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Outcast: A Jewish Girl in Wartime Berlin Paperback – July 25, 2017
From Publishers Weekly
As a 10-year-old in 1933, the author was for the first time made aware of being a Jew. Brought up by secular, socialistic parents in middle-class Berlin, she had her identity thrust upon her with savage suddenness when life became dangerous for her family. She describes the subterfuges and schemes, and escape by her father to England, that kept her and her mother alive in Nazi Germany and later, during the Russian invasion. In an unassuming memoir, Deutschkron, a journalist in Tel Aviv, contributes a footnote to the ever-growing anecdotal history of the Holocaust.
Copyright 1989 Reed Business Information, Inc. --This text refers to an out of print or unavailable edition of this title.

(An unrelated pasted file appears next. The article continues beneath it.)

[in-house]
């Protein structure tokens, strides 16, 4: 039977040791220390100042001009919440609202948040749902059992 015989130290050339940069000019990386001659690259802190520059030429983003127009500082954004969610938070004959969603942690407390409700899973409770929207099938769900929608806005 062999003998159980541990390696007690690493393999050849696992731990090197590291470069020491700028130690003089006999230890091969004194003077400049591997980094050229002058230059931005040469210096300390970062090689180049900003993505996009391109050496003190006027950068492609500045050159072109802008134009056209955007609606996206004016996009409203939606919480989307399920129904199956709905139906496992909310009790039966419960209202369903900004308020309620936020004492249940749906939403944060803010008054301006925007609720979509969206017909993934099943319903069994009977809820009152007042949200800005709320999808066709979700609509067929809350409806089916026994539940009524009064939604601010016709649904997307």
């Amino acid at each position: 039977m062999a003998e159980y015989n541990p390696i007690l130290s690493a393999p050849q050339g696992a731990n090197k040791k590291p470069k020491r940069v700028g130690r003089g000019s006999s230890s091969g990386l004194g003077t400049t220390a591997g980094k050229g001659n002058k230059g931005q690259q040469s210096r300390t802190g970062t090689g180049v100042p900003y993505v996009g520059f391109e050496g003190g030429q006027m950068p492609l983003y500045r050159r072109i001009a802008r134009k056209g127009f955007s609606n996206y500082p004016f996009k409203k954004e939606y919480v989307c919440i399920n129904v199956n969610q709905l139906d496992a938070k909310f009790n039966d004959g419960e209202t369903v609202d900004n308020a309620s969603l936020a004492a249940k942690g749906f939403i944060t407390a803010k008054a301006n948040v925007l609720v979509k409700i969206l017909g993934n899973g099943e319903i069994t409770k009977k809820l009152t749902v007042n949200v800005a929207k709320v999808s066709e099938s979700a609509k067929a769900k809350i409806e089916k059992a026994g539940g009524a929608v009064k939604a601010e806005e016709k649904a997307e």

About the Author
Born in 1922, Inge Deutschkron grew up in Berlin and was brought up as an atheist. Her parents were members of the Social Democratic Party. In 1939, Inge had to leave high school because she was Jewish, and her father Martin escaped to England. In 1941, Inge was sent to work as a forced laborer at a parachute silk factory. Through the Jewish Community, she contacted Otto Weidt who employed blind and deaf Jews to produce brooms and brushes and protected them. Weidt gave Inge an office job, despite the strict ban on Jews working in an office. In January 1943, Inge and her mother Ella went into hiding in several places with the help of friends and acquaintances, and stayed in Potsdam until the end of the war. In 1946 they joined Martin in England where Inge studied foreign languages and worked in the Socialist International Office. In 1955, Inge started working as a freelance journalist in Bonn and became the Germany correspondent for the Israeli daily newspaper Maariv in 1960. From 1972 until 1987, she worked for Maariv in Israel. In 2001, she returned to Berlin where she now lives.
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Even in the worst of oppression not everyone followed the rules, thank goodness.